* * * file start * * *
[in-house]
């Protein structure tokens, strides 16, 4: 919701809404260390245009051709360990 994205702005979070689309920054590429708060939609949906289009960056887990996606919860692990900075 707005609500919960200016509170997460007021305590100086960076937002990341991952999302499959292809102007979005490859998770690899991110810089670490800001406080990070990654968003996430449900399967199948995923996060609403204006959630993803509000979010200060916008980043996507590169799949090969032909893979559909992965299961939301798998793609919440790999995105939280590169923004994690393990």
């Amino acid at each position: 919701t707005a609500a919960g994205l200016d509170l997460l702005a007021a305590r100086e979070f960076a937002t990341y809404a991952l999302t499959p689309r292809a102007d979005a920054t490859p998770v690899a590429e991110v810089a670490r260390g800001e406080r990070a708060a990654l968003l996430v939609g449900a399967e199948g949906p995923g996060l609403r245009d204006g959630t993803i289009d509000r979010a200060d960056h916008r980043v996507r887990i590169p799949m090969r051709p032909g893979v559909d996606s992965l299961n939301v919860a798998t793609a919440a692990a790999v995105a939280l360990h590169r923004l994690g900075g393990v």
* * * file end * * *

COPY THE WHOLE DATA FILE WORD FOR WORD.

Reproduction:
[in-house]
């Protein structure tokens, strides 16, 4: 919701809404260390245009051709360990 994205702005979070689309920054590429708060939609949906289009960056887990996606919860692990900075 707005609500919960200016509170997460007021305590100086960076937002990341991952999302499959292809102007979005490859998770690899991110810089670490800001406080990070990654968003996430449900399967199948995923996060609403204006959630993803509000979010200060916008980043996507590169799949090969032909893979559909992965299961939301798998793609919440790999995105939280590169923004994690393990």
């Amino acid at each position: 919701t707005a609500a919960g994205l200016d509170l997460l702005a007021a305590r100086e979070f960076a937002t990341y809404a991952l999302t499959p689309r292809a102007d979005a920054t490859p998770v690899a590429e991110v810089a670490r260390g800001e406080r990070a708060a990654l968003l996430v939609g449900a399967e199948g949906p995923g996060l609403r245009d204006g959630t993803i289009d509000r979010a200060d960056h916008r980043v996507r887990i590169p799949m090969r051709p032909g893979v559909d996606s992965l299961n939301v919860a798998t793609a919440a692990a790999v995105a939280l360990h590169r923004l994690g900075g393990v």